Stowe, Calvin Ellis
Calvin Ellis Stowe (stō), 1802–86, American educator, b. Natick, Mass., grad. Bowdoin College, 1824, and Andover Theological Seminary, 1828; husband of Harriet Beecher Stowe. He was professor of Greek (1831–33) at Dartmouth and of sacred literature (1833–50) at Lane Theological Seminary, Cincinnati, of which Lyman Beecher was president. He married Harriet Beecher in 1836. He was also professor of religion (1850–52) at Bowdoin and of sacred literature (1852–64) at Andover Theological Seminary. While in Cincinnati, Stowe became interested in the improvement of the public elementary schools; the College of Teachers in Cincinnati was founded in 1833 largely through his efforts. His writings include Introduction to the Criticism and Interpretation of the Bible (1835), Report on Elementary Instruction in Europe (1837), and The Origin and History of the Books of the Bible (1867).
"Stowe, Calvin Ellis." The Columbia Encyclopedia, 6th ed.. . Encyclopedia.com. (December 12, 2018). https://www.encyclopedia.com/reference/encyclopedias-almanacs-transcripts-and-maps/stowe-calvin-ellis
"Stowe, Calvin Ellis." The Columbia Encyclopedia, 6th ed.. . Retrieved December 12, 2018 from Encyclopedia.com: https://www.encyclopedia.com/reference/encyclopedias-almanacs-transcripts-and-maps/stowe-calvin-ellis
Encyclopedia.com gives you the ability to cite reference entries and articles according to common styles from the Modern Language Association (MLA), The Chicago Manual of Style, and the American Psychological Association (APA).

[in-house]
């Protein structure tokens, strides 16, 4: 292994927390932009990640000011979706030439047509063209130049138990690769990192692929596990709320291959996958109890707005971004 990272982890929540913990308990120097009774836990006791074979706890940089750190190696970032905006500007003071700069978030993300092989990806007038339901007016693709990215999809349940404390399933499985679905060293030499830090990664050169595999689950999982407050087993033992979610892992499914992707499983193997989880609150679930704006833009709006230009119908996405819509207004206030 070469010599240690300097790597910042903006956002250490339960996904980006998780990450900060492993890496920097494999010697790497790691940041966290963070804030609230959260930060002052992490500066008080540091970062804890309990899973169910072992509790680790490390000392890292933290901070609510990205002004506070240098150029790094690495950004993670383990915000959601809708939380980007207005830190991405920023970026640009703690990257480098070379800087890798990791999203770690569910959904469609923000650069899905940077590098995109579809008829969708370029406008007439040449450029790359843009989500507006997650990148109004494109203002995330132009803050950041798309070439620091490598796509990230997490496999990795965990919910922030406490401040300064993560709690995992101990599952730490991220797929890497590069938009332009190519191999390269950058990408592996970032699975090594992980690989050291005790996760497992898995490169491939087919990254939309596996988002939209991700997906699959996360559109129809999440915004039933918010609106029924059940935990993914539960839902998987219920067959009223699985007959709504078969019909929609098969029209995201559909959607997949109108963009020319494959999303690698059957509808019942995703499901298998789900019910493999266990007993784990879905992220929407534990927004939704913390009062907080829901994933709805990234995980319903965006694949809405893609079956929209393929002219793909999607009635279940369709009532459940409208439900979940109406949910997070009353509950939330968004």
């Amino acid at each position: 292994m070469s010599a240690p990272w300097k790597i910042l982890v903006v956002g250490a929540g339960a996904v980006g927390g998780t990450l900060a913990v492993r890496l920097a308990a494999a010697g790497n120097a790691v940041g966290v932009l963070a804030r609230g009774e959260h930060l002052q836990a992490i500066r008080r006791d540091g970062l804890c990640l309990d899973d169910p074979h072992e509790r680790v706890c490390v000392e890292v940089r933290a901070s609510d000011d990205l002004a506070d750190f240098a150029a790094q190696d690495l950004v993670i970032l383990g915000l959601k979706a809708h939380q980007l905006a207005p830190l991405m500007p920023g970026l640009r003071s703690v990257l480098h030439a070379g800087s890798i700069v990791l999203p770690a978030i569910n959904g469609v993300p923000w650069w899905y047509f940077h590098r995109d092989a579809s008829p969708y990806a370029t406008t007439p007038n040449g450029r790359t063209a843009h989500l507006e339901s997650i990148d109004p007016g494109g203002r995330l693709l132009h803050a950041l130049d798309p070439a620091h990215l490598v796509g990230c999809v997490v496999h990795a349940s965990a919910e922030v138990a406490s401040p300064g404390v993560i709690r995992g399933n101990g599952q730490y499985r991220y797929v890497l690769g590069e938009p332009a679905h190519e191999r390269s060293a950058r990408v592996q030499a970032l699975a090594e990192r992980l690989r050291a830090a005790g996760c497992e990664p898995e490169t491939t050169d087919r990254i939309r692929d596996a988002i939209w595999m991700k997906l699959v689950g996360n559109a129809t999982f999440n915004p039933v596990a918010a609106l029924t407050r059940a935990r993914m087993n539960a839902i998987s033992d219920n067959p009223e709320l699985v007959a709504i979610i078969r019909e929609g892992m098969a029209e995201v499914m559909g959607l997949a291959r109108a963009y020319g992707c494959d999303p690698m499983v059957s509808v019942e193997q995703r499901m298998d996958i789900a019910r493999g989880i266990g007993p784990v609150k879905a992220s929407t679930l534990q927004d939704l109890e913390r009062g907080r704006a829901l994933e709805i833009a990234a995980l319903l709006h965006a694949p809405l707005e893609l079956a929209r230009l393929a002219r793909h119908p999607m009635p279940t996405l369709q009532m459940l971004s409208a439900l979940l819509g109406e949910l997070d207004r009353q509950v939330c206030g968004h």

Within the “Cite this article” tool, pick a style to see how all available information looks when formatted according to that style. Then, copy and paste the text into your bibliography or works cited list.
Because each style has its own formatting nuances that evolve over time and not all information is available for every reference entry or article, Encyclopedia.com cannot guarantee each citation it generates. Therefore, it’s best to use Encyclopedia.com citations as a starting point before checking the style against your school or publication’s requirements and the most-recent information available at these sites:
Modern Language Association
The Chicago Manual of Style
American Psychological Association
- Most online reference entries and articles do not have page numbers. Therefore, that information is unavailable for most Encyclopedia.com content. However, the date of retrieval is often important. Refer to each style’s convention regarding the best way to format page numbers and retrieval dates.
- In addition to the MLA, Chicago, and APA styles, your school, university, publication, or institution may have its own requirements for citations. Therefore, be sure to refer to those guidelines when editing your bibliography or works cited list.